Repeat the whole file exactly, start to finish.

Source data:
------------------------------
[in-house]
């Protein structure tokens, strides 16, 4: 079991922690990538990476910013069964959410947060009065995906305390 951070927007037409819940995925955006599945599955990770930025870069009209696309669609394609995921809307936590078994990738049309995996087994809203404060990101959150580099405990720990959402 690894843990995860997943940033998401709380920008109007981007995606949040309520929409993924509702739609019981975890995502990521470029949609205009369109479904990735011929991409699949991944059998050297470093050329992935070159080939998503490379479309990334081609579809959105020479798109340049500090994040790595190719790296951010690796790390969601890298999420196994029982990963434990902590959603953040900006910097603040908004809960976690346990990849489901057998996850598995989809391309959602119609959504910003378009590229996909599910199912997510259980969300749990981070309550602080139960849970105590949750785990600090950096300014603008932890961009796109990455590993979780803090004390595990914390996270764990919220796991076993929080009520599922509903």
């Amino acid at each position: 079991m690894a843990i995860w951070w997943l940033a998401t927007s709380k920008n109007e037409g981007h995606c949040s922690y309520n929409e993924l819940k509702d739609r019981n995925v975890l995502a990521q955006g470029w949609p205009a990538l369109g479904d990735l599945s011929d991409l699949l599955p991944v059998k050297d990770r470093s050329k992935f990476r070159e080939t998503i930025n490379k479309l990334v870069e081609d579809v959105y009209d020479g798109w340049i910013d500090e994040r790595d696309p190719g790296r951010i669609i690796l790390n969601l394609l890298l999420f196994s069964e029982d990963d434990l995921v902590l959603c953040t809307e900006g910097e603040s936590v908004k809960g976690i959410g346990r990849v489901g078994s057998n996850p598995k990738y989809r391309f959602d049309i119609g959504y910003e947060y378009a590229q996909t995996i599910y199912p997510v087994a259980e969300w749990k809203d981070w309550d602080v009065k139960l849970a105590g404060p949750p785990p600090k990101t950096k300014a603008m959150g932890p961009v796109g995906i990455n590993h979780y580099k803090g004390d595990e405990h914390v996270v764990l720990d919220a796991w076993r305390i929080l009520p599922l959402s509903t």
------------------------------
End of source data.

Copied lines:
[in-house]
């Protein structure tokens, strides 16, 4: 079991922690990538990476910013069964959410947060009065995906305390 951070927007037409819940995925955006599945599955990770930025870069009209696309669609394609995921809307936590078994990738049309995996087994809203404060990101959150580099405990720990959402 690894843990995860997943940033998401709380920008109007981007995606949040309520929409993924509702739609019981975890995502990521470029949609205009369109479904990735011929991409699949991944059998050297470093050329992935070159080939998503490379479309990334081609579809959105020479798109340049500090994040790595190719790296951010690796790390969601890298999420196994029982990963434990902590959603953040900006910097603040908004809960976690346990990849489901057998996850598995989809391309959602119609959504910003378009590229996909599910199912997510259980969300749990981070309550602080139960849970105590949750785990600090950096300014603008932890961009796109990455590993979780803090004390595990914390996270764990919220796991076993929080009520599922509903």
């Amino acid at each position: 079991m690894a843990i995860w951070w997943l940033a998401t927007s709380k920008n109007e037409g981007h995606c949040s922690y309520n929409e993924l819940k509702d739609r019981n995925v975890l995502a990521q955006g470029w949609p205009a990538l369109g479904d990735l599945s011929d991409l699949l599955p991944v059998k050297d990770r470093s050329k992935f990476r070159e080939t998503i930025n490379k479309l990334v870069e081609d579809v959105y009209d020479g798109w340049i910013d500090e994040r790595d696309p190719g790296r951010i669609i690796l790390n969601l394609l890298l999420f196994s069964e029982d990963d434990l995921v902590l959603c953040t809307e900006g910097e603040s936590v908004k809960g976690i959410g346990r990849v489901g078994s057998n996850p598995k990738y989809r391309f959602d049309i119609g959504y910003e947060y378009a590229q996909t995996i599910y199912p997510v087994a259980e969300w749990k809203d981070w309550d602080v009065k139960l849970a105590g404060p949750p785990p600090k990101t950096k300014a603008m959150g932890p961009v796109g995906i990455n590993h979780y580099k803090g004390d595990e405990h914390v996270v764990l720990d919220a796991w076993r305390i929080l009520p599922l959402s509903t």